In July 2011, Dr. Issa went to the Delaware Department of Labor and filed a charge of discrimination against DSU. He documented the instances of harassment and being passed over for promotion.

n September 2011, Dr. Issa sent a letter to the DSU Board of Trustees informing them of the harassment he had undergone at DSU and expressing his reasons for filing a U.S. Equal Employment Opportunity Commission charge. Issa “raised concerns that African American tenured faculty at DSU comprised less than 30% of all tenured faculty, that only 7 of 43 full professors were African American, and only 14 of 65 associate professors were African American." He lamented the fact that “DSU was moving away from its roots as an historically Black university.” Moreover, he “cited an article he had written that had been recently published on September 6, 2011, entitled ‘The Ethnic Cleansing of Historically Black Colleges & Universities in the Age of Obama, Part 1 of 3."

In his letter, Dr. Issa requested “DSU save its African American faculty and make DSU the best historically Black university it could be.” He again applied for an associate professor position. He was informed, in November 2011, that his application was approved by a majority vote in the committee.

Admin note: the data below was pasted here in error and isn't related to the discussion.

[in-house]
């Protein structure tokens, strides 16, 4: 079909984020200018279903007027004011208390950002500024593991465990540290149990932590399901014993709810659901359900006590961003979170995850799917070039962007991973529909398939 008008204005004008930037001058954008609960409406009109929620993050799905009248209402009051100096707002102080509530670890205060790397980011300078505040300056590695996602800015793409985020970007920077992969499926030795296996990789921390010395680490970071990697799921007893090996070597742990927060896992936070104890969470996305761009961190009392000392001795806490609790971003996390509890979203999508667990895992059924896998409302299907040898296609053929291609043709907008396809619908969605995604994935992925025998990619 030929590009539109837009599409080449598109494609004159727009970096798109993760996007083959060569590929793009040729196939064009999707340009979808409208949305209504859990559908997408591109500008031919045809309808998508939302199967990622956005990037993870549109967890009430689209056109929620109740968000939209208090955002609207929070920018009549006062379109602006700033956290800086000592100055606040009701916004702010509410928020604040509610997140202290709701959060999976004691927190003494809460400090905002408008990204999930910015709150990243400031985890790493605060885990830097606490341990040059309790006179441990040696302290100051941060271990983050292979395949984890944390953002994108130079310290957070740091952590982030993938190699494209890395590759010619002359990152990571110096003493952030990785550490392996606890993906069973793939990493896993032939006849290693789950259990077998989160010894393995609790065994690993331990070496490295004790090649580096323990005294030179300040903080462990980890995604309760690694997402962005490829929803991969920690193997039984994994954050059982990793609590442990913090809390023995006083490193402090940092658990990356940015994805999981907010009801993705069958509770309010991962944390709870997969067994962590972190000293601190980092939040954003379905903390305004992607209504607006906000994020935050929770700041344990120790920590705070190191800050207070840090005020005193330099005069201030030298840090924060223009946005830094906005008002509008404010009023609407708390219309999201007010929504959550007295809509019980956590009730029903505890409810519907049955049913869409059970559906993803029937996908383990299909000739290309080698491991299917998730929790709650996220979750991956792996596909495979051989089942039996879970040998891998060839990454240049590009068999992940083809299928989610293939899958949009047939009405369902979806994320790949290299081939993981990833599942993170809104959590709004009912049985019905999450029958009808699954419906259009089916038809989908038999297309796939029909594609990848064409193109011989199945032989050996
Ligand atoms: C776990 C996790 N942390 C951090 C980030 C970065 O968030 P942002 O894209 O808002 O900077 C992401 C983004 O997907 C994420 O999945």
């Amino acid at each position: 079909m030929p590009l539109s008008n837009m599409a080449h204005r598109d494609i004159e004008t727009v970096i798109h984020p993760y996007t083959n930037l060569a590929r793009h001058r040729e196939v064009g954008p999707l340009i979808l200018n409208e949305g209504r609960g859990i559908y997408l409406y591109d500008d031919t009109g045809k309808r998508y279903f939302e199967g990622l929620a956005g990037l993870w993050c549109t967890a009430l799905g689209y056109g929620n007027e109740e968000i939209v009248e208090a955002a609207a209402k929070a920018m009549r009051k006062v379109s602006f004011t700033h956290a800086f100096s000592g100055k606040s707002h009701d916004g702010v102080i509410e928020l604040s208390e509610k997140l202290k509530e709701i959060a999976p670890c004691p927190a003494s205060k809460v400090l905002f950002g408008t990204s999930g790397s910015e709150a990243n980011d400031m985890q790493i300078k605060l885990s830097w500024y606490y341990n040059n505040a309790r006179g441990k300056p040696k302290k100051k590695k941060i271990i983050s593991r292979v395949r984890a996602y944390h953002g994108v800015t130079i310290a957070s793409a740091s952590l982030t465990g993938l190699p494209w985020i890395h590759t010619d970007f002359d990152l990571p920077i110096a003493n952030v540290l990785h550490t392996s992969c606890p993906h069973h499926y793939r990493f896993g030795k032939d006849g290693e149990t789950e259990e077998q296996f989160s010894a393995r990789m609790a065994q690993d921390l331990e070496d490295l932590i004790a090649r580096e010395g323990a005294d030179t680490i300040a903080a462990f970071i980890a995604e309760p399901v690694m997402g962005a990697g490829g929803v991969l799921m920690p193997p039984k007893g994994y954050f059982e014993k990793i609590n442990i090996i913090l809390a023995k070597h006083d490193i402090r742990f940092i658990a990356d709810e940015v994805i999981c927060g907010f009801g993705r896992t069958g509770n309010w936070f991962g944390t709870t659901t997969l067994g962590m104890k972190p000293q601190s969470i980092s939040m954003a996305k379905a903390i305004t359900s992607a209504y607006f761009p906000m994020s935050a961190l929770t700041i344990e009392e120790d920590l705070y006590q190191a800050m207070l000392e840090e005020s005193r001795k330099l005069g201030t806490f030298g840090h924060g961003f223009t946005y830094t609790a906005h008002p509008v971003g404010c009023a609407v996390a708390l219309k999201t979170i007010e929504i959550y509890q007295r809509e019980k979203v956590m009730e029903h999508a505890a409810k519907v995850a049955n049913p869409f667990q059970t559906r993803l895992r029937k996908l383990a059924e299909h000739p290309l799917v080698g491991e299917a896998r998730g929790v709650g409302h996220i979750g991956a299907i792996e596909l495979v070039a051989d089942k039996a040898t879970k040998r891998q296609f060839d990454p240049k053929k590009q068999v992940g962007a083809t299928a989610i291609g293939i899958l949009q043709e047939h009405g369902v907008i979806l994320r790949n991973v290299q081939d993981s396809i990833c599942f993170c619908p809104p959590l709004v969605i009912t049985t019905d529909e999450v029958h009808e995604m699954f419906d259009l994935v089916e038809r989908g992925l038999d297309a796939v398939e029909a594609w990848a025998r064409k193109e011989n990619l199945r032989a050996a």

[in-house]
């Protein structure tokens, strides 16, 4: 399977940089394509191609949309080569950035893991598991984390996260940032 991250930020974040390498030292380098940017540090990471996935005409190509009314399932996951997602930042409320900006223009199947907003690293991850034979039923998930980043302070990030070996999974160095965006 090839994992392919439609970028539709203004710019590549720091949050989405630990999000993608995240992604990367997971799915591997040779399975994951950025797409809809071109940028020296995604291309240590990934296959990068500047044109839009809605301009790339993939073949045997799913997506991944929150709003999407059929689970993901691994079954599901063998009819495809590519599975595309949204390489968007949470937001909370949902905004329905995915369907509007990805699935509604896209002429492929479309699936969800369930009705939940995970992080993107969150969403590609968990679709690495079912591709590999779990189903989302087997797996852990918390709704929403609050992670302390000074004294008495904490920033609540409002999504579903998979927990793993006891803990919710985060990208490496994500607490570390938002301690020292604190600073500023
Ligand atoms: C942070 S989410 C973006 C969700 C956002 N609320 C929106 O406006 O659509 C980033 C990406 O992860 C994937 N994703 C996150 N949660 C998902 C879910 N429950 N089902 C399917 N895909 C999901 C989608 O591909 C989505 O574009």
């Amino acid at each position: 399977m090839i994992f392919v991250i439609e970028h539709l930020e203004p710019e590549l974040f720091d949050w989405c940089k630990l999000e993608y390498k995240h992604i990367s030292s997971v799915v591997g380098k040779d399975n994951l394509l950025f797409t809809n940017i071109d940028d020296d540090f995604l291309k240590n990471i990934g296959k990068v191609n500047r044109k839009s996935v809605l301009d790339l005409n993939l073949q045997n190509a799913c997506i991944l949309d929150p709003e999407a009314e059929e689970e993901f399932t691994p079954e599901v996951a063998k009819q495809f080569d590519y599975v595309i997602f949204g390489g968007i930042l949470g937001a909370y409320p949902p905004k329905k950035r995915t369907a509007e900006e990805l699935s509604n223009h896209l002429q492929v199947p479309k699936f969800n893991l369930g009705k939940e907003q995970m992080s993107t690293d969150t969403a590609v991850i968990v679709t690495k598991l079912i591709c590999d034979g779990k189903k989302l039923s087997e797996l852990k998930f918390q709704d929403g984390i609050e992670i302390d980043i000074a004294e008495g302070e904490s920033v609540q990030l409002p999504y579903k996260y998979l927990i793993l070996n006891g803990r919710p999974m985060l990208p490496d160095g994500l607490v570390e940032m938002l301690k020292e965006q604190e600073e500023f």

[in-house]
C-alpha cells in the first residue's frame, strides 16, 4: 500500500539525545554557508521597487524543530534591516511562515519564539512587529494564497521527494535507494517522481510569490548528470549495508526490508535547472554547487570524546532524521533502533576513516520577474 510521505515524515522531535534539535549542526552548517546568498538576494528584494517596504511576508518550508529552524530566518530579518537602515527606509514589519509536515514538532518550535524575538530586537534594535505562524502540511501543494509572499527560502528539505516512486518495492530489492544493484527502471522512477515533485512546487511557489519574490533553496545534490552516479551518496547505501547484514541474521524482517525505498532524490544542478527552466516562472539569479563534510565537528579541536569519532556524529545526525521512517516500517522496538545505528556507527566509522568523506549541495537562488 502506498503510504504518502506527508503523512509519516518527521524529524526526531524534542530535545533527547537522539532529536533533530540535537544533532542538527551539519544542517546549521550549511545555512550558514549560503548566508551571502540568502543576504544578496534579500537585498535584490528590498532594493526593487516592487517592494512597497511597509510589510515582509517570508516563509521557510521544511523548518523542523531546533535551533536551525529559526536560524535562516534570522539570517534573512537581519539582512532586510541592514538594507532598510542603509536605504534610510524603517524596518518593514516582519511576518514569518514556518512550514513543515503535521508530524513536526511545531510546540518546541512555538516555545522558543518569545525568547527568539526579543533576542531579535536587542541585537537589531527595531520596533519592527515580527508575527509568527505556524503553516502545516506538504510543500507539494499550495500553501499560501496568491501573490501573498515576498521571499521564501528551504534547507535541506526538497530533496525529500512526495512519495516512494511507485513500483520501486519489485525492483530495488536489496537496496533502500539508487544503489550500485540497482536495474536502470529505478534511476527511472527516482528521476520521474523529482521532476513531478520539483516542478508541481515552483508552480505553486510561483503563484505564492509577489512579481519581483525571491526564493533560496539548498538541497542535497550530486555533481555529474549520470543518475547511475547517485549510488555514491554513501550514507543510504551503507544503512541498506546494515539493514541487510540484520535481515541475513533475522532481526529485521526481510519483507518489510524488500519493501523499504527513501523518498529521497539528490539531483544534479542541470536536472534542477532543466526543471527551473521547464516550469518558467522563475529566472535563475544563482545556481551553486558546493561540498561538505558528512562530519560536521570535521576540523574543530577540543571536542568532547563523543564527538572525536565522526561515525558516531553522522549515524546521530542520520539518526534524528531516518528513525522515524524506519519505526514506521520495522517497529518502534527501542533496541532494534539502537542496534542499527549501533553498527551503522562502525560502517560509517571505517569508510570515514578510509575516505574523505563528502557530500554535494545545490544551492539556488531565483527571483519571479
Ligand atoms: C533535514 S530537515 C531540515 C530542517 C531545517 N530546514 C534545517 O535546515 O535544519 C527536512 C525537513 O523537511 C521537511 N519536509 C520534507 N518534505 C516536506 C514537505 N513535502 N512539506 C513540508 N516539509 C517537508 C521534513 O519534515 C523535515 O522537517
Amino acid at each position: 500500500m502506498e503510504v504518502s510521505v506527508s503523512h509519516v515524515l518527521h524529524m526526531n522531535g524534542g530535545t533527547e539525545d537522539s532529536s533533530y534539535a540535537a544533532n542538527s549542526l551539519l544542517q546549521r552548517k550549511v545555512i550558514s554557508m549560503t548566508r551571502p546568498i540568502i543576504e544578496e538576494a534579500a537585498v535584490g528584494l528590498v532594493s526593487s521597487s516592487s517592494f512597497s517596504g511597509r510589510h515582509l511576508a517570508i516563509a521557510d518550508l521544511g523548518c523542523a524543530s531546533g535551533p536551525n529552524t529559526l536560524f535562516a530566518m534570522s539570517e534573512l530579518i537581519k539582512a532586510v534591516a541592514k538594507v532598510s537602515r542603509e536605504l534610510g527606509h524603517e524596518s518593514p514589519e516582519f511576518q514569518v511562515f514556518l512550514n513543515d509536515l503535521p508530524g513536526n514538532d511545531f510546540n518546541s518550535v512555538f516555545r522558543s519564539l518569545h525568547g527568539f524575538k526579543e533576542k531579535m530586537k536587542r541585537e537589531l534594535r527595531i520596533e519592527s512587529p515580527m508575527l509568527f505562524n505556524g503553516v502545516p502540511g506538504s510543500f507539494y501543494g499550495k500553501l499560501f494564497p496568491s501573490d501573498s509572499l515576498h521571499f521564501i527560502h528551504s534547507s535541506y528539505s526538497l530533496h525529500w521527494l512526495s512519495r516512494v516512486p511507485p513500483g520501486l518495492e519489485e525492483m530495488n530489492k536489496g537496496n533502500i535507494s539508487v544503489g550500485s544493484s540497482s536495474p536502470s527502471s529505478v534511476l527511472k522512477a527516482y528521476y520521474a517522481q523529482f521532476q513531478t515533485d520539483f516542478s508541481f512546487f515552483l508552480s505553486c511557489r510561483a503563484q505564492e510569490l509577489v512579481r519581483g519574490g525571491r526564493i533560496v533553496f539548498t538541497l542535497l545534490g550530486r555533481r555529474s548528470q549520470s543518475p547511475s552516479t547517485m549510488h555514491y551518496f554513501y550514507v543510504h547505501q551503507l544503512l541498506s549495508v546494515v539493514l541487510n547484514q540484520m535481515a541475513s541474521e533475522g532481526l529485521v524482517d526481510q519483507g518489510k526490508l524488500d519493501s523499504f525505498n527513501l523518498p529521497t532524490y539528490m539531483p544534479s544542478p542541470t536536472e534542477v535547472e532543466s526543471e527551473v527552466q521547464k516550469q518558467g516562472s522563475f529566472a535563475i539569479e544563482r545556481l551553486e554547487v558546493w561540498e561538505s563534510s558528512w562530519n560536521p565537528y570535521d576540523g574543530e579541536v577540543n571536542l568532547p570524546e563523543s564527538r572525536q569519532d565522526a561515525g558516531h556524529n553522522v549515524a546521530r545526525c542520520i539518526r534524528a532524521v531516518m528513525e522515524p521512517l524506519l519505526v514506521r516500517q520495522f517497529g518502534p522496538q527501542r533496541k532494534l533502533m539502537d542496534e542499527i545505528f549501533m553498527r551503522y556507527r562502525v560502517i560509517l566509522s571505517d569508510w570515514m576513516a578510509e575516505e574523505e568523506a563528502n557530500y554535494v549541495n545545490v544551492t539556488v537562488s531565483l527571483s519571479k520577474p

However, allegedly, on January 13, 2012, Dean Stevenson sent a letter to Issa again reversing the committee’s decision. Dean Stevenson purportedly then referenced Issa’s critical article, published on September 6, as an "opinion piece-not a work of thoughtful scholarship." The next month things got worse.

On February 29, 2012, a group of students approached and asked Dr. Issa—who is well like by students—for his support in staging a peaceful protest against DSU President Dr. Harry Williams. The students were critical of the manner in which Dr. Williams was running the university. They, like Dr. Issa, felt DSU was abandoning its roots as a Historically Black College and University (HBCU). Issa supported the students’ request and the protest was scheduled for March 1, 2012.

The protest march led to more acrimony between Dr. Issa and DSU officials.

On the day of the march, DSU Police were called to stop it. DSU Police told the students they must disperse because they needed a protest permit. DSU spokesman, Carlos Holmes, told reporters at the time “DSU is just like any other municipality. You cannot go and have a parade in Dover unless you have a permit. We have the same rules at DSU. You cannot have an event unless you go through the proper channels.”